With regards to the State, chapter 23, paragraphs 1 and 3 read:
1. God, the supreme Lord and King of all the world, hath ordained civil magistrates, to be, under him, over the people, for his own glory, and the public good: and, to this end, hath armed them with the power of the sword, for the defense and encouragement of them that are good, and for the punishment of evildoers.With regards to the Church, chapter 25, paragraphs 1 and 3 read:
3. Civil magistrates may not assume to themselves the administration of the Word and sacraments; or the power of the keys of the kingdom of heaven; or, in the least, interfere in matters of faith. . . . And, as Jesus Christ hath appointed a regular government and discipline in his church, no law of any commonwealth should interfere with, let, or hinder, the due exercise thereof, among the voluntary members of any denomination of Christians, according to their own profession and belief. . . . and to take order, that all religious and ecclesiastical assemblies be held without molestation or disturbance. [emphasis mine]
It is clear from these statements that there is a recognition that there are two separate authorities that need to understand how to relate to one another. Both the State and the Church function as those ordained by God to serve under Christ, but it is only the Church that is described as being organically and covenantally connected to Christ with him as its head. This difference can be described as a difference between Christ's providential authority over all his creatures and all their actions, and Christ's redemptive authority to extend the benefits of his death and resurrection to the elect.
1. The catholic or universal church, which is invisible, consists of the whole number of the elect, that have been, are, or shall be gathered into one, under Christ the Head thereof; and is the spouse, the body, the fullness of him that filleth all in all.
2. The visible church . . . is the kingdom of the Lord Jesus Christ, the house and family of God, out of which there is no ordinary possibility of salvation.
3. Unto this catholic visible church Christ hath given the ministry, oracles, and ordinances of God, for the gathering and perfecting of the saints, in this life, to the end of the world: and doth, by his own presence and Spirit, according to his promise, make them effectual thereunto. [emphasis mine]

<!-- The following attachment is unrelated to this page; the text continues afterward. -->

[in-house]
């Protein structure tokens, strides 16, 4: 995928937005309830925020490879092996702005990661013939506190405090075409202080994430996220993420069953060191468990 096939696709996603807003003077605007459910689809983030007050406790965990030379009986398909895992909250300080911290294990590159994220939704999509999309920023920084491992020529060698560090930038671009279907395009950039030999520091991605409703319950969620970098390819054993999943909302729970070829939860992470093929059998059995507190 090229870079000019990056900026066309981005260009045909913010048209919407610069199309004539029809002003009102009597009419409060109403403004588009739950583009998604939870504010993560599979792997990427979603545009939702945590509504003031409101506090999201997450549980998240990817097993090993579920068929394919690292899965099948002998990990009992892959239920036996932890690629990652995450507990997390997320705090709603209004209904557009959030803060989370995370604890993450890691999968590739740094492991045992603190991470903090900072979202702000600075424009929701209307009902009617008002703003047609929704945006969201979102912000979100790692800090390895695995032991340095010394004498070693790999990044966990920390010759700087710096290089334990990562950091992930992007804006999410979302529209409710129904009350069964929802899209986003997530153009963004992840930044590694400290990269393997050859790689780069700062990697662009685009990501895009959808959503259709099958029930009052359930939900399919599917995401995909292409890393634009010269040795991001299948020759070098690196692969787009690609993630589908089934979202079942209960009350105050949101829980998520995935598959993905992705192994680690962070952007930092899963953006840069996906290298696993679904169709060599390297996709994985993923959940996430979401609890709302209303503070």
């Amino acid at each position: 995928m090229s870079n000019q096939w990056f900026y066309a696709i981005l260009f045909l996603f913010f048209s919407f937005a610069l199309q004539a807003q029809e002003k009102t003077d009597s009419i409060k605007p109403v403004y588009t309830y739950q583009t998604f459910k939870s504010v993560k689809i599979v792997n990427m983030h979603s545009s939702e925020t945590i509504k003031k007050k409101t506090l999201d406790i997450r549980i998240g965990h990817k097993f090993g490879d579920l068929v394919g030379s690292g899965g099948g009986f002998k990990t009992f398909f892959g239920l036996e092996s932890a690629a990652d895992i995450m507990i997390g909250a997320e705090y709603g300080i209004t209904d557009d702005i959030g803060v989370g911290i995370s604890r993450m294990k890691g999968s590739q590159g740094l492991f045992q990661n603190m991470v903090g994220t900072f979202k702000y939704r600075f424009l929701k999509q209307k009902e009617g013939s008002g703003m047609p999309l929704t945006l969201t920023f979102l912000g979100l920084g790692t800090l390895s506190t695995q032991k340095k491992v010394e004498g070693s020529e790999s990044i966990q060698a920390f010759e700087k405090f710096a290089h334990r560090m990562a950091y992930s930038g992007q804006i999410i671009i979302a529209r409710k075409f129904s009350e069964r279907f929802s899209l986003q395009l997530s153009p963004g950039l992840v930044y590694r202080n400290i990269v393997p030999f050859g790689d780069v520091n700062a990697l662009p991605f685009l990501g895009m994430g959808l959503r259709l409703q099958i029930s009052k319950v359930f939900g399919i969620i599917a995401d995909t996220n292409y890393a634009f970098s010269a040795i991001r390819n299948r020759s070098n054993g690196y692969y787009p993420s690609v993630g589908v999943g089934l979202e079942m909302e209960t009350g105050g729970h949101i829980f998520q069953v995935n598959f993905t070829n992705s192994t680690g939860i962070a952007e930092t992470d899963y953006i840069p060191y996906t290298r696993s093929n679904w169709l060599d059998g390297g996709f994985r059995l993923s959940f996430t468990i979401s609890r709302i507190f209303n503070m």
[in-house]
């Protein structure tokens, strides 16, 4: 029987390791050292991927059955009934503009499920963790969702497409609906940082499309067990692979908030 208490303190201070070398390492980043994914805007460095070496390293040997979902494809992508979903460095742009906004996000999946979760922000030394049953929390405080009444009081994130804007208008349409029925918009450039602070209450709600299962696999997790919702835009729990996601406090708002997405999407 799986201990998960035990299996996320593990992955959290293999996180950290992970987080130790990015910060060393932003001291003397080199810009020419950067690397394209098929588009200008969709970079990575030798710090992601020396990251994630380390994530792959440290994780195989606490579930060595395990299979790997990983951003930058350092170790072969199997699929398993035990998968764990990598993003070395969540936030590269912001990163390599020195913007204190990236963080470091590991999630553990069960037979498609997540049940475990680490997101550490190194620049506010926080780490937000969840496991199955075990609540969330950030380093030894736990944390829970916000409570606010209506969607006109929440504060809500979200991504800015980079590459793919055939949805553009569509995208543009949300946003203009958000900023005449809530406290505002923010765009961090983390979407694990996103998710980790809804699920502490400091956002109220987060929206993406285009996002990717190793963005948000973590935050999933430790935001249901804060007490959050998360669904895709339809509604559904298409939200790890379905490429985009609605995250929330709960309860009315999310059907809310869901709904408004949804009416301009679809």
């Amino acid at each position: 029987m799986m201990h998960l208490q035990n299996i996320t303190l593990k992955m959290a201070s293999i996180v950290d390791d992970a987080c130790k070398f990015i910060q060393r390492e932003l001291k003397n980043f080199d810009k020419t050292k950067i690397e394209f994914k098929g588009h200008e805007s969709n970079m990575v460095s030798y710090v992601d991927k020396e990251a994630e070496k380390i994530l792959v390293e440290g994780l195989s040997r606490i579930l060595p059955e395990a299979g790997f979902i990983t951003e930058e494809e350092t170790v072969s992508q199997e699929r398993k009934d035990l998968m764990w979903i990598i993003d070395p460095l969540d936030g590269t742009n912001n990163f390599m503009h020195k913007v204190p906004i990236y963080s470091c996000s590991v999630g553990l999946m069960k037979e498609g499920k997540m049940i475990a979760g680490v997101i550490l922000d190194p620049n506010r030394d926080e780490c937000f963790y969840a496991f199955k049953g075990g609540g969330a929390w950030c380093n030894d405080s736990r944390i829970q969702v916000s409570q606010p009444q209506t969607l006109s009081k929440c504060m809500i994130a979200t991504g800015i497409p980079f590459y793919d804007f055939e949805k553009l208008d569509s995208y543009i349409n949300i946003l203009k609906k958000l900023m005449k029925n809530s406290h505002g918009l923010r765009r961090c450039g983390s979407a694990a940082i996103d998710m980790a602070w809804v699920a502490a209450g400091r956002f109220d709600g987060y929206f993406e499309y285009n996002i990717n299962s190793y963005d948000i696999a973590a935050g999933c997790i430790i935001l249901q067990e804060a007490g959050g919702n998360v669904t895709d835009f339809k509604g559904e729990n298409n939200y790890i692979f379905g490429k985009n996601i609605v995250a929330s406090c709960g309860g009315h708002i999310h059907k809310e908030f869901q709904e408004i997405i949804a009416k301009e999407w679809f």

They both are called to serve a body politic, yet, the State is said to serve the "public" good, while the Church is said to serve Christ for the gathering and perfecting of the saints, who make up the catholic, visible church. The State has the power of the public good, or the commonwealth, but the Church has been given the power of the keys of the kingdom of heaven.
For both of them to carry out their different callings, they have been provided means to use. But since their callings are different, so are the means they are provided. The State is given the power of the sword. The church, on the other hand, has been given the ministry, oracles and ordinances of God.
And just to be clear that these two authorities are to remain separate in their unique callings, chapter 23, paragraph 3 is clear that, "Civil magistrates may not assume to themselves the administration of the Word and sacraments; or the power of the keys of the kingdom of heaven; or, in the least, interfere in matters of faith,"[emphasis mine].
Although the Church and State both serve under Christ, they are related to him differently (State--providentially; Church--redemptively), they have unique callings, serving distinct body politics, have been provided different means to carry out their callings and, therefore, are not to overstep their bounds into the others sphere of authority. This separation of Church and State in reformed theology is referred to as the doctrine of the spirituality of the Church, while some in the reformed camp utilize the Lutheran designation of the Two Kingdoms theology.
However, there are some who disagree with this and believe that the WCF has been corrupted by the enlightenment thinking that lies at the foundation of the American Revolution, and its subsequent standards, i.e., the Constitution of the United States. Some have suggested that with the American Presbyterians revision in 1788, that the true, reformed understanding of Church-State relations was corrupted.
But is this complaint legitimate? If David VanDrunen is correct, then the American revision should be seen as a return to the historic reformed understanding. See Jason Stellman's blog for a helpful summary of VanDrunen's position on the historic reformed distinction between Church and State.
What do you think?